The following are four first steps funders can take as they set out on this journey. These are based on what I see emerging in conversation with many social change funders who are actively in the process of applying a ‘climate lens’ – building their expertise and capacity to respond to the climate emergency. Suffice it to say there is no one size fits all approach (is there ever?), and we all have to go on our own unique journeys. I look forward to hearing how these resonate (or not) and how we can collectively strengthen our work in this area.

1. Analyse how your foundation’s specific interests and concerns intersect with climate change and where climate change is having or will have an impact on your priorities and strategies. The first step towards this is to consult your grantees and their partners about how they are already experiencing climate change in their lives and work. One exemplary initiative here is the new Climate Action Fund by the National Lottery Community Fund, which offers existing grantees top-up funding to create opportunities and spaces to develop their own responses, and help shape the funder’s. Then, connect to actors in the climate space who are already analysing and working on the intersections of climate change and climate justice, like my own organisation, Global Greengrants Fund.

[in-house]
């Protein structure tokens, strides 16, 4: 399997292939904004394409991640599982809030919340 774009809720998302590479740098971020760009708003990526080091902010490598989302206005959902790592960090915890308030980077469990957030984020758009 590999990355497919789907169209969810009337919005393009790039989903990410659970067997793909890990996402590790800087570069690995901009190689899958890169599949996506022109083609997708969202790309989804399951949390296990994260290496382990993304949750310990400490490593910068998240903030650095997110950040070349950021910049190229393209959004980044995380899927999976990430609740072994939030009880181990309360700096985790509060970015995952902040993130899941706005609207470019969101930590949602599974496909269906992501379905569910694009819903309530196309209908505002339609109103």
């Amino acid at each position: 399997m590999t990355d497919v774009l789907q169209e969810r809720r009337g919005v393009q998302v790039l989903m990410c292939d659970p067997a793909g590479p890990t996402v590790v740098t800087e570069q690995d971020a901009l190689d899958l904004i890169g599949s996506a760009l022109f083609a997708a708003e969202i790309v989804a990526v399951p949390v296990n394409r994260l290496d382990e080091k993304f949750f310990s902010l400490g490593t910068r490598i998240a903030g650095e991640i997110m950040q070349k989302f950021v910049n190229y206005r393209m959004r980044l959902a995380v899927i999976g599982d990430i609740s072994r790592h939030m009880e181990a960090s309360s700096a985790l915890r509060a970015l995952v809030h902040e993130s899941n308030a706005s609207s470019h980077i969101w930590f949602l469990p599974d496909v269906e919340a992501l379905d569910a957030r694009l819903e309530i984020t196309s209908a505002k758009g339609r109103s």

As part of your analysis, consider the stakes and discuss with your staff and trustees what the likely future impact of ignoring climate change may mean for the delivery of your foundation’s mission. Conversely, what are the opportunities you see that a focus on climate change can bring to enhance your mission?